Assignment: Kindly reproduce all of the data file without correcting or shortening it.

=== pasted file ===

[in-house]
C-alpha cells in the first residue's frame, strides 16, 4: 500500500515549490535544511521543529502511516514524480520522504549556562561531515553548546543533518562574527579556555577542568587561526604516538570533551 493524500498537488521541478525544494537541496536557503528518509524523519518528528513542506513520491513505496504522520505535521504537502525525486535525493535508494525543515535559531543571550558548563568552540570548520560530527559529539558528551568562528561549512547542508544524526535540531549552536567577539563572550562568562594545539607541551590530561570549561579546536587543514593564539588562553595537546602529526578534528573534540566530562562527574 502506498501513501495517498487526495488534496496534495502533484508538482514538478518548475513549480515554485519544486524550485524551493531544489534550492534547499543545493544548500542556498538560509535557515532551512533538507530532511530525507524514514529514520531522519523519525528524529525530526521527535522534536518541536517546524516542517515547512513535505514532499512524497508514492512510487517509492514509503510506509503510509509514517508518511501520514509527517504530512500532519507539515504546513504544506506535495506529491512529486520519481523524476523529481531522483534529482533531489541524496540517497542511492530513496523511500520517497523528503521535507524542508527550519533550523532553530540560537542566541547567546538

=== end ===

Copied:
[in-house]
C-alpha cells in the first residue's frame, strides 16, 4: 500500500515549490535544511521543529502511516514524480520522504549556562561531515553548546543533518562574527579556555577542568587561526604516538570533551 493524500498537488521541478525544494537541496536557503528518509524523519518528528513542506513520491513505496504522520505535521504537502525525486535525493535508494525543515535559531543571550558548563568552540570548520560530527559529539558528551568562528561549512547542508544524526535540531549552536567577539563572550562568562594545539607541551590530561570549561579546536587543514593564539588562553595537546602529526578534528573534540566530562562527574 502506498501513501495517498487526495488534496496534495502533484508538482514538478518548475513549480515554485519544486524550485524551493531544489534550492534547499543545493544548500542556498538560509535557515532551512533538507530532511530525507524514514529514520531522519523519525528524529525530526521527535522534536518541536517546524516542517515547512513535505514532499512524497508514492512510487517509492514509503510506509503510509509514517508518511501520514509527517504530512500532519507539515504546513504544506506535495506529491512529486520519481523524476523529481531522483534529482533531489541524496540517497542511492530513496523511500520517497523528503521535507524542508527550519533550523532553530540560537542566541547567546538